The mission of the Doris Duke Charitable Foundation is to improve the quality of people's lives through grants supporting the performing arts, environmental conservation, medical research and the prevention of child maltreatment, and through preservation of the cultural and environmental legacy of Doris Duke’s properties
About The New York Public Library for the Performing Arts
The New York Public Library for the Performing Arts houses the world’s most extensive combination of circulating, reference, and rare archival collections in its field. Its divisions are the Circulating Collections, Jerome Robbins Dance Division, Music Division, Billy Rose Theatre Division, and the Rodgers and Hammerstein Archives of Recorded Sound. The materials in its collections are available free of charge, as are a wide range of special programs, including exhibitions, seminars, and performances. An essential resource for everyone with an interest in the arts – whether professional or amateur – the Library is known particularly for its prodigious collections of non-book materials such as historic recordings, videotapes, autograph manuscripts, correspondence, sheet music, stage designs, press clippings, programs, posters, and photographs.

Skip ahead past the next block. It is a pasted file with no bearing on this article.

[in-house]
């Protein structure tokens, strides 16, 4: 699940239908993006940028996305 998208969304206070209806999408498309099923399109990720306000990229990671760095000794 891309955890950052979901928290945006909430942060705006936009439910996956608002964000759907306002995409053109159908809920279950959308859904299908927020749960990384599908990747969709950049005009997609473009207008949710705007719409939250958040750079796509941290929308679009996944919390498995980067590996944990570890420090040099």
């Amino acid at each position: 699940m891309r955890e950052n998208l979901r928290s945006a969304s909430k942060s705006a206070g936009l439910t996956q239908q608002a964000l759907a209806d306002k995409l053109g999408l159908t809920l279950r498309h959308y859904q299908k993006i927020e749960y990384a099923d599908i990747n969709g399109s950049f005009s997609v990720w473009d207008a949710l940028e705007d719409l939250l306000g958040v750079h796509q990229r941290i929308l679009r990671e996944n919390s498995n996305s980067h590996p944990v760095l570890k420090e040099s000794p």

About The New York Public Library